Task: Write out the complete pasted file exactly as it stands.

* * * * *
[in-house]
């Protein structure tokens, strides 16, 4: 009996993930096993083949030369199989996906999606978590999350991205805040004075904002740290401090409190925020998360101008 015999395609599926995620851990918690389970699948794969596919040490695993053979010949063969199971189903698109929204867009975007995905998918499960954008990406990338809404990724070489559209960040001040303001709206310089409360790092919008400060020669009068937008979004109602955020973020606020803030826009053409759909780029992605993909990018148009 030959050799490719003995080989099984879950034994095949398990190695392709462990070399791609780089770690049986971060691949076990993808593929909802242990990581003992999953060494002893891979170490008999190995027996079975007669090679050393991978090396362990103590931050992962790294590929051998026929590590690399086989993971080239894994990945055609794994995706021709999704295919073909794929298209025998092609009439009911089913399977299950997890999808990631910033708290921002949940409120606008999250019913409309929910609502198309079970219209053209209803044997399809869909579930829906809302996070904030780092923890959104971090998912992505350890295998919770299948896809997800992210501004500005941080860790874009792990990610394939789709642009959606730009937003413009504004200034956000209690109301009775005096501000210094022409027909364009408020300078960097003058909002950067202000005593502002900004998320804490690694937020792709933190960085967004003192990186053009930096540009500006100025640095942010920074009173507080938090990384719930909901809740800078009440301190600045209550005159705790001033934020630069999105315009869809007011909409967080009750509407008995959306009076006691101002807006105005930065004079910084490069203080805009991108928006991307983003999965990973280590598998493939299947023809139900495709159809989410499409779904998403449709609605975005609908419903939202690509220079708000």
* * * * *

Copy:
[in-house]
């Protein structure tokens, strides 16, 4: 009996993930096993083949030369199989996906999606978590999350991205805040004075904002740290401090409190925020998360101008 015999395609599926995620851990918690389970699948794969596919040490695993053979010949063969199971189903698109929204867009975007995905998918499960954008990406990338809404990724070489559209960040001040303001709206310089409360790092919008400060020669009068937008979004109602955020973020606020803030826009053409759909780029992605993909990018148009 030959050799490719003995080989099984879950034994095949398990190695392709462990070399791609780089770690049986971060691949076990993808593929909802242990990581003992999953060494002893891979170490008999190995027996079975007669090679050393991978090396362990103590931050992962790294590929051998026929590590690399086989993971080239894994990945055609794994995706021709999704295919073909794929298209025998092609009439009911089913399977299950997890999808990631910033708290921002949940409120606008999250019913409309929910609502198309079970219209053209209803044997399809869909579930829906809302996070904030780092923890959104971090998912992505350890295998919770299948896809997800992210501004500005941080860790874009792990990610394939789709642009959606730009937003413009504004200034956000209690109301009775005096501000210094022409027909364009408020300078960097003058909002950067202000005593502002900004998320804490690694937020792709933190960085967004003192990186053009930096540009500006100025640095942010920074009173507080938090990384719930909901809740800078009440301190600045209550005159705790001033934020630069999105315009869809007011909409967080009750509407008995959306009076006691101002807006105005930065004079910084490069203080805009991108928006991307983003999965990973280590598998493939299947023809139900495709159809989410499409779904998403449709609605975005609908419903939202690509220079708000």